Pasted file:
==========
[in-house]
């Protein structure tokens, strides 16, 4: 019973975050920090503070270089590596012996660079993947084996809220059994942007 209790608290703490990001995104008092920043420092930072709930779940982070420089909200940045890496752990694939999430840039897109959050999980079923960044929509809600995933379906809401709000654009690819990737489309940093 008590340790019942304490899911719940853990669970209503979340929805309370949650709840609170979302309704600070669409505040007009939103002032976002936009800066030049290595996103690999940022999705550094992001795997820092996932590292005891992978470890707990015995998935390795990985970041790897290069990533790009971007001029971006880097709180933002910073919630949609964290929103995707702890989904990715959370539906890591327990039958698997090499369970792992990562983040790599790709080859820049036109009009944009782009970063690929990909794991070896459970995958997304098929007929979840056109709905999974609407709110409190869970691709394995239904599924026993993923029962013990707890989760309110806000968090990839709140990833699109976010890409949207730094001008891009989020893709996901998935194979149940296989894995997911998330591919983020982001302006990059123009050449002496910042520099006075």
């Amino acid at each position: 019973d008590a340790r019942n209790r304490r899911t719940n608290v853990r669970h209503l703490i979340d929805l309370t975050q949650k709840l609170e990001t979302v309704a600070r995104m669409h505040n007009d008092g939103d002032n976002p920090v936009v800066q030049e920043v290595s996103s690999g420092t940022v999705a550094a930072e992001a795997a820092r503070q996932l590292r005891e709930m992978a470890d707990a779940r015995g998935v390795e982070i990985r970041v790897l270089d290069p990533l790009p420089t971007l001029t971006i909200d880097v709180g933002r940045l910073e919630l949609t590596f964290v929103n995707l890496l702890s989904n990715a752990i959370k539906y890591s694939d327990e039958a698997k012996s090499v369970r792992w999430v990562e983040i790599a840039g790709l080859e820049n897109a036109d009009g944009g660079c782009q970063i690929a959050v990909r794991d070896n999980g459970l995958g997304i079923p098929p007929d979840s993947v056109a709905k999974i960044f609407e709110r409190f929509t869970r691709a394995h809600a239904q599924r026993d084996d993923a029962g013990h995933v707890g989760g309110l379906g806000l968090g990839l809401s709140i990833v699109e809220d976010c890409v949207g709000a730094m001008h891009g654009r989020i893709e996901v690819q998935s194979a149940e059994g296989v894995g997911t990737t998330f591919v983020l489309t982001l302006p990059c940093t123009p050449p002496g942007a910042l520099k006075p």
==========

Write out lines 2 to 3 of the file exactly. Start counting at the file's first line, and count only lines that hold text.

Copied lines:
């Protein structure tokens, strides 16, 4: 019973975050920090503070270089590596012996660079993947084996809220059994942007 209790608290703490990001995104008092920043420092930072709930779940982070420089909200940045890496752990694939999430840039897109959050999980079923960044929509809600995933379906809401709000654009690819990737489309940093 008590340790019942304490899911719940853990669970209503979340929805309370949650709840609170979302309704600070669409505040007009939103002032976002936009800066030049290595996103690999940022999705550094992001795997820092996932590292005891992978470890707990015995998935390795990985970041790897290069990533790009971007001029971006880097709180933002910073919630949609964290929103995707702890989904990715959370539906890591327990039958698997090499369970792992990562983040790599790709080859820049036109009009944009782009970063690929990909794991070896459970995958997304098929007929979840056109709905999974609407709110409190869970691709394995239904599924026993993923029962013990707890989760309110806000968090990839709140990833699109976010890409949207730094001008891009989020893709996901998935194979149940296989894995997911998330591919983020982001302006990059123009050449002496910042520099006075």
């Amino acid at each position: 019973d008590a340790r019942n209790r304490r899911t719940n608290v853990r669970h209503l703490i979340d929805l309370t975050q949650k709840l609170e990001t979302v309704a600070r995104m669409h505040n007009d008092g939103d002032n976002p920090v936009v800066q030049e920043v290595s996103s690999g420092t940022v999705a550094a930072e992001a795997a820092r503070q996932l590292r005891e709930m992978a470890d707990a779940r015995g998935v390795e982070i990985r970041v790897l270089d290069p990533l790009p420089t971007l001029t971006i909200d880097v709180g933002r940045l910073e919630l949609t590596f964290v929103n995707l890496l702890s989904n990715a752990i959370k539906y890591s694939d327990e039958a698997k012996s090499v369970r792992w999430v990562e983040i790599a840039g790709l080859e820049n897109a036109d009009g944009g660079c782009q970063i690929a959050v990909r794991d070896n999980g459970l995958g997304i079923p098929p007929d979840s993947v056109a709905k999974i960044f609407e709110r409190f929509t869970r691709a394995h809600a239904q599924r026993d084996d993923a029962g013990h995933v707890g989760g309110l379906g806000l968090g990839l809401s709140i990833v699109e809220d976010c890409v949207g709000a730094m001008h891009g654009r989020i893709e996901v690819q998935s194979a149940e059994g296989v894995g997911t990737t998330f591919v983020l489309t982001l302006p990059c940093t123009p050449p002496g942007a910042l520099k006075p």